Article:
In thousands of organizations around the world much of the work experienced by employees is performed collaboratively in teams. As most of us know, this is also where clashing personalities, interpersonal issues, and unclear communication by managers can stifle productivity and cause conflict.

In an effort to discover the secrets of collaborative teams, Google's own researchers set out to answer one overarching question: What makes a team effective at Google?

The study, code named Project Aristotle, arrived at some interesting conclusions. Researchers discovered that what really mattered had less to do with the people on the team, and more to do with how team members worked together.

No. 1 need for teams: Psychological safety

On top of the list was the need for teams to experience "psychological safety" -- a shared belief held by members of a team that the team is safe for interpersonal risk taking, that "members are not seen as ignorant, incompetent, negative, or disruptive, and that no one on the team will embarrass or punish anyone else for admitting a mistake, asking a question, or offering a new idea," wrote the researchers.

In fact, as the study report states, teams experiencing higher psychological safety were "less likely to leave Google, they're more likely to harness the power of diverse ideas from their teammates, they bring in more revenue, and they're rated as effective twice as often by executives."

Once Google studied the results and understood the dynamics of their own teams, they put together a discussion guide to empower their own teams and help managers model psychological safety on their teams.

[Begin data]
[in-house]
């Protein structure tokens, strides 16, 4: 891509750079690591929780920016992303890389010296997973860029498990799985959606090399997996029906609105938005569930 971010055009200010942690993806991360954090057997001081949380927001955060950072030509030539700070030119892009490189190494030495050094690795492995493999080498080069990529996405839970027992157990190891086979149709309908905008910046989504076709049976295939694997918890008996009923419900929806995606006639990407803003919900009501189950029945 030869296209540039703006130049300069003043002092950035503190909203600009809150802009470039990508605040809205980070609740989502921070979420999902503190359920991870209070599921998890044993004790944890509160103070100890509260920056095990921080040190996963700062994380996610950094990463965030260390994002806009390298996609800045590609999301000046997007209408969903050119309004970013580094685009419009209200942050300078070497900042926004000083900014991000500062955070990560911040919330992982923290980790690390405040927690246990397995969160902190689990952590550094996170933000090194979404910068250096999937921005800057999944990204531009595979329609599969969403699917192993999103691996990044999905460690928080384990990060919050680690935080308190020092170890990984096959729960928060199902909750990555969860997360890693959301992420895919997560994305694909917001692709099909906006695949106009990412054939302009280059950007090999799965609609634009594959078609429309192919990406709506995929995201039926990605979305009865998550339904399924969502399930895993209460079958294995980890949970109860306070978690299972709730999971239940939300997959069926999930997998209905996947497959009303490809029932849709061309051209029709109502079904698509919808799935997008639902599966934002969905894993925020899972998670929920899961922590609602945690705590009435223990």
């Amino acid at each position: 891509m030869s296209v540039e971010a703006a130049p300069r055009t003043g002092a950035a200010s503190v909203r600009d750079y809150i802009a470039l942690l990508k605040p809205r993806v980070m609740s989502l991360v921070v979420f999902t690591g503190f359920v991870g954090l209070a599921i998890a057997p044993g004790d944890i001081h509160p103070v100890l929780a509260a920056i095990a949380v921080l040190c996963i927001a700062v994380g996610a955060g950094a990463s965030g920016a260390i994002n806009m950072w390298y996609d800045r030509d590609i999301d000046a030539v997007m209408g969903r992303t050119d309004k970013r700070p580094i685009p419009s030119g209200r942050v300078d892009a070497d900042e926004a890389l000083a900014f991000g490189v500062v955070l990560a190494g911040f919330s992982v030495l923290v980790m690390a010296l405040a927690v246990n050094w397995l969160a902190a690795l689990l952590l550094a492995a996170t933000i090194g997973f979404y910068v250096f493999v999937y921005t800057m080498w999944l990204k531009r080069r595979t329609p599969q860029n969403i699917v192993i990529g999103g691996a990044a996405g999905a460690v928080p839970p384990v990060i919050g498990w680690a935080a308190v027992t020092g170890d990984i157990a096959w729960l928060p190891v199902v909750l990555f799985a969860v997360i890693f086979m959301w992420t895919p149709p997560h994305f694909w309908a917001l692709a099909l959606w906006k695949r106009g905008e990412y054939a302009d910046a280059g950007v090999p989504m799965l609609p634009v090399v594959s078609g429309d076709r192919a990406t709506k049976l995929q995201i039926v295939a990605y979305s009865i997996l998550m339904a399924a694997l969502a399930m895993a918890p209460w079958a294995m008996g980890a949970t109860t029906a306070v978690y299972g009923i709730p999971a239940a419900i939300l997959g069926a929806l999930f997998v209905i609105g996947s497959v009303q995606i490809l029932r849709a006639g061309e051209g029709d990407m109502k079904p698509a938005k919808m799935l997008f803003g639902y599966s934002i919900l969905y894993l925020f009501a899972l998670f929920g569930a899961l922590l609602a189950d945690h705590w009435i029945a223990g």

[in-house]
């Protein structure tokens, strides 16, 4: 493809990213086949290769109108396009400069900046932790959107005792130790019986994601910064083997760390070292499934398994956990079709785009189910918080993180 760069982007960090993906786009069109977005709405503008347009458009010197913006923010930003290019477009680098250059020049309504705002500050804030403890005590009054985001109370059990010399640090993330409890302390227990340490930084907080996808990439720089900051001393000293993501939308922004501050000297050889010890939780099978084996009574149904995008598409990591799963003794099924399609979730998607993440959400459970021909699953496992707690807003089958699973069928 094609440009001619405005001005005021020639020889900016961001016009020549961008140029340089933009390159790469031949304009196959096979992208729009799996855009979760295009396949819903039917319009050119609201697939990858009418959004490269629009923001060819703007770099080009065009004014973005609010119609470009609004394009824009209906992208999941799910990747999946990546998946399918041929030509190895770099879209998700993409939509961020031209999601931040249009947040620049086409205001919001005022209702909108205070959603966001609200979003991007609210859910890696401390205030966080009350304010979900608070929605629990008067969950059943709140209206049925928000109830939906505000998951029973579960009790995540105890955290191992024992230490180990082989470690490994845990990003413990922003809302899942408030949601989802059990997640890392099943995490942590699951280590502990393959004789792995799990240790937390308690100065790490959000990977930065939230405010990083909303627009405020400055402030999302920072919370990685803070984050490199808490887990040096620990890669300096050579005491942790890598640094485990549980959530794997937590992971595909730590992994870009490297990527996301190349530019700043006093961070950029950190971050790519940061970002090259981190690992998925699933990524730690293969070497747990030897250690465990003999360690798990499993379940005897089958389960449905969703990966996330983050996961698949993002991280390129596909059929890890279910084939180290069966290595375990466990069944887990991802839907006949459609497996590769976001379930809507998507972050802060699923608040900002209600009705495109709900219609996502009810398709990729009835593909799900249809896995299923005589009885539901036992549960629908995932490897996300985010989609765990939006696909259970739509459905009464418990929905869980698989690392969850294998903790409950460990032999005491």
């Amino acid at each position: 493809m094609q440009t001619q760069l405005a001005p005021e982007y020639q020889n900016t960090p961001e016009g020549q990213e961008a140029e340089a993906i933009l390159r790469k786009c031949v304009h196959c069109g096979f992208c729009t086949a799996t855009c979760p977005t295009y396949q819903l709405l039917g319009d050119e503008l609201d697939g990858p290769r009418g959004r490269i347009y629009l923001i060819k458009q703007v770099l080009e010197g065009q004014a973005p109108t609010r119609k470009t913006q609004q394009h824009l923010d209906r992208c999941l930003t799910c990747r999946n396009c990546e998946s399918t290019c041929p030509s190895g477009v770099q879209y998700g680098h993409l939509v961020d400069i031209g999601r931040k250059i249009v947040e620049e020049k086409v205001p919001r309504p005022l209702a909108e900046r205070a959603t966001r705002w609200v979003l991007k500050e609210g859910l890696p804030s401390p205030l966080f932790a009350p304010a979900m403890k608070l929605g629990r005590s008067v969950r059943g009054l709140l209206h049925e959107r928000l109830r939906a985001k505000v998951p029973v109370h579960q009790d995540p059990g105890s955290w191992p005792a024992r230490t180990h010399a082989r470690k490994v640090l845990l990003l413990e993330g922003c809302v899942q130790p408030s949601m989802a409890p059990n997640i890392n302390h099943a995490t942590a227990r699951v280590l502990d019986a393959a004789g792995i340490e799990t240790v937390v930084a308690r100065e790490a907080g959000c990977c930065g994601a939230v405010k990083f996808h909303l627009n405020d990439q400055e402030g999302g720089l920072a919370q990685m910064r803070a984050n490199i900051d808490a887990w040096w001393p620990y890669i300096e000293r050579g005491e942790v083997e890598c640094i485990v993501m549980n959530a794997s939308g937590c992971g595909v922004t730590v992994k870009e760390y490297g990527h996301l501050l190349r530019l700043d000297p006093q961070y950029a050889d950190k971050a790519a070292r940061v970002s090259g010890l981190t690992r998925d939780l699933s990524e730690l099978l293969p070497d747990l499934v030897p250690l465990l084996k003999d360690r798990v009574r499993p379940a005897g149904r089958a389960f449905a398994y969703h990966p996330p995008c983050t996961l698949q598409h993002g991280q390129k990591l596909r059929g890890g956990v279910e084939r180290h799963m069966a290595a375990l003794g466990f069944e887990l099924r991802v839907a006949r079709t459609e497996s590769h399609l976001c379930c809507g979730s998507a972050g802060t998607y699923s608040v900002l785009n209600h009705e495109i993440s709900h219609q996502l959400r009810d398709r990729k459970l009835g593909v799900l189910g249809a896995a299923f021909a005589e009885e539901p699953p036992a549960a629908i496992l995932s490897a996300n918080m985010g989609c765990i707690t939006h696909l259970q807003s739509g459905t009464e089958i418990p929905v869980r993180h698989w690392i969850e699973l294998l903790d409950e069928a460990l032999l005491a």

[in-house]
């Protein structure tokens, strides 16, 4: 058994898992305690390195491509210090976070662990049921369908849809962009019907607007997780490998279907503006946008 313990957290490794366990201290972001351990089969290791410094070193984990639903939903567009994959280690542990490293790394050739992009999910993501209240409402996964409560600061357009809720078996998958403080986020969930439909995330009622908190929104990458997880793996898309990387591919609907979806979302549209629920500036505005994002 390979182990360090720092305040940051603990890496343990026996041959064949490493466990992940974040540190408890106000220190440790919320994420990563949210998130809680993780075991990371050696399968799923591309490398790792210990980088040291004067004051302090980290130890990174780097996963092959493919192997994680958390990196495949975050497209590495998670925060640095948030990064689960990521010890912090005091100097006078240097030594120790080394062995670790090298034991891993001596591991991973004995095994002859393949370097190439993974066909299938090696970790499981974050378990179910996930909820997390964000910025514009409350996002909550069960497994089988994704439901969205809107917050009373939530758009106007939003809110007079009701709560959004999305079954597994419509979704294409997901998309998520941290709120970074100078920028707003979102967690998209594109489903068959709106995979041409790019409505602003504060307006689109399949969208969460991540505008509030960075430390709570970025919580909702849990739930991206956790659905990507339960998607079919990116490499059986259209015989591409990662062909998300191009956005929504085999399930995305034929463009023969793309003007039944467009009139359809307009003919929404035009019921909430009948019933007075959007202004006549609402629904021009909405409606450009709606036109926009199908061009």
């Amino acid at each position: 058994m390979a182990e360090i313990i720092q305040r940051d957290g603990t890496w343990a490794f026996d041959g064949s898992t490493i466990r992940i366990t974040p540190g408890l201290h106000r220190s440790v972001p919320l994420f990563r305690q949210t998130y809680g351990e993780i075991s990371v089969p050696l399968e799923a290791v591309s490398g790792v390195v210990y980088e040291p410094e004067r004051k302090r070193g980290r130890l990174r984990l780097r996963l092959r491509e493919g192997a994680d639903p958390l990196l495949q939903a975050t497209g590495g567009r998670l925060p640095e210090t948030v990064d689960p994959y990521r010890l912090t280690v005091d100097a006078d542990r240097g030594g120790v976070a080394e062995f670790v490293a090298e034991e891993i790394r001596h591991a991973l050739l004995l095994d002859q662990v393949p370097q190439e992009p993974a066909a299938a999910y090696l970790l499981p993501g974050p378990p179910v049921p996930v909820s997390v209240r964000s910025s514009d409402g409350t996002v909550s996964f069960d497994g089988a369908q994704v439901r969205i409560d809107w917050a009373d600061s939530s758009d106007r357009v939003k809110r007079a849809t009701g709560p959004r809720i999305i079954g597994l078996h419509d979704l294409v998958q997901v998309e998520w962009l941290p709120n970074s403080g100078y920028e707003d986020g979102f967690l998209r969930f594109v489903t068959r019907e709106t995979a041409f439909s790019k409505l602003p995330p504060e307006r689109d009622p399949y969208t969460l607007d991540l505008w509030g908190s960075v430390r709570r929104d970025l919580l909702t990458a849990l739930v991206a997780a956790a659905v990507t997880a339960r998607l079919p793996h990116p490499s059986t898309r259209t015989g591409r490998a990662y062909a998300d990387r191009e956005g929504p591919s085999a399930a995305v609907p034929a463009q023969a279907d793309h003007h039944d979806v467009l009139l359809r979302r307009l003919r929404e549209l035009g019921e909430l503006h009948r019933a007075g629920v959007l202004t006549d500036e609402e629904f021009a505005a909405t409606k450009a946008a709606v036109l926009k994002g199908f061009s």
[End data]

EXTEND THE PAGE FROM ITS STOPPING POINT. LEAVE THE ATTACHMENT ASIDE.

As I read the tips and strategies suggested, I couldn't help but notice two running themes for fostering higher psychological safety among teams: verbal communication and nonverbal communication.

Below, I'm highlighting key strategies I feel will help your own teams run more cohesively and efficiently, according to Google's research. 

10 ways to show psychological safety through verbal communication

  1. Respond verbally to show engagement ("That makes sense. Tell us more").
  2. Recap what's been said to confirm mutual understanding/alignment (e.g., "What I heard you say is ..."); then acknowledge areas of agreement and disagreement, and be open to questions within the group.
  3. Validate comments verbally ("I understand" or "I see what you're saying").
  4. Avoid placing blame ("Why did you do this?") and focus on solutions ("How can we work toward making sure this goes more smoothly next time?" or "What can we do together to make a game plan for next time?").
  5. Express gratitude for contributions from the team.
  6. Step in if team members talk negatively about another team member.
  7. Share information about your personal work style and preferences, and encourage teammates to do the same.
  8. Ask questions with the intention of learning from your teammates.
  9. Offer input, be interactive, and show you're listening.
  10. Build rapport (e.g., talk with your teammates about their lives outside of work).

7 ways to show psychological safety through nonverbal communication

  1. Be present and focus on the conversation (e.g., close your laptop during meetings).
  2. Be aware of your body language; make sure to lean toward or face the person speaking.
  3. Make eye contact to show connection and active listening.
  4. Think about your facial expressions -- are they unintentionally negative (a scowl or grimace)?
  5. Nod your head to demonstrate understanding during conversations/meetings.
  6. Have an open body posture (e.g., face all team members; don't turn your back to part of the group).
  7. Show confidence and conviction without appearing inflexible.